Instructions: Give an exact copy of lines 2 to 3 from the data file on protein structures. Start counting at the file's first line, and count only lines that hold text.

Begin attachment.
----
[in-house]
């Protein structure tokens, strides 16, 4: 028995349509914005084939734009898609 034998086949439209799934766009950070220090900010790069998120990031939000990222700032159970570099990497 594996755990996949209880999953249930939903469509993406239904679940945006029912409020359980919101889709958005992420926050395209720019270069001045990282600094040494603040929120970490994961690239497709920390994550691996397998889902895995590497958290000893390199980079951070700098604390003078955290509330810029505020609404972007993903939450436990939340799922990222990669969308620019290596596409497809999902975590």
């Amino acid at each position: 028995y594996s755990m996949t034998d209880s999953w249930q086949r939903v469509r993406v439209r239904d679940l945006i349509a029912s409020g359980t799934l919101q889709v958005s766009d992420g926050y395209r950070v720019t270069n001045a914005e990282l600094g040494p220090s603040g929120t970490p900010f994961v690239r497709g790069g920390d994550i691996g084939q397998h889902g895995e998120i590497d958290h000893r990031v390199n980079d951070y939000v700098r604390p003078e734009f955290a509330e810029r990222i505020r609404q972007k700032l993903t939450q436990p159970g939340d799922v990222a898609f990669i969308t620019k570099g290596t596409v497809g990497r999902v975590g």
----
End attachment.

């Protein structure tokens, strides 16, 4: 028995349509914005084939734009898609 034998086949439209799934766009950070220090900010790069998120990031939000990222700032159970570099990497 594996755990996949209880999953249930939903469509993406239904679940945006029912409020359980919101889709958005992420926050395209720019270069001045990282600094040494603040929120970490994961690239497709920390994550691996397998889902895995590497958290000893390199980079951070700098604390003078955290509330810029505020609404972007993903939450436990939340799922990222990669969308620019290596596409497809999902975590």
């Amino acid at each position: 028995y594996s755990m996949t034998d209880s999953w249930q086949r939903v469509r993406v439209r239904d679940l945006i349509a029912s409020g359980t799934l919101q889709v958005s766009d992420g926050y395209r950070v720019t270069n001045a914005e990282l600094g040494p220090s603040g929120t970490p900010f994961v690239r497709g790069g920390d994550i691996g084939q397998h889902g895995e998120i590497d958290h000893r990031v390199n980079d951070y939000v700098r604390p003078e734009f955290a509330e810029r990222i505020r609404q972007k700032l993903t939450q436990p159970g939340d799922v990222a898609f990669i969308t620019k570099g290596t596409v497809g990497r999902v975590g």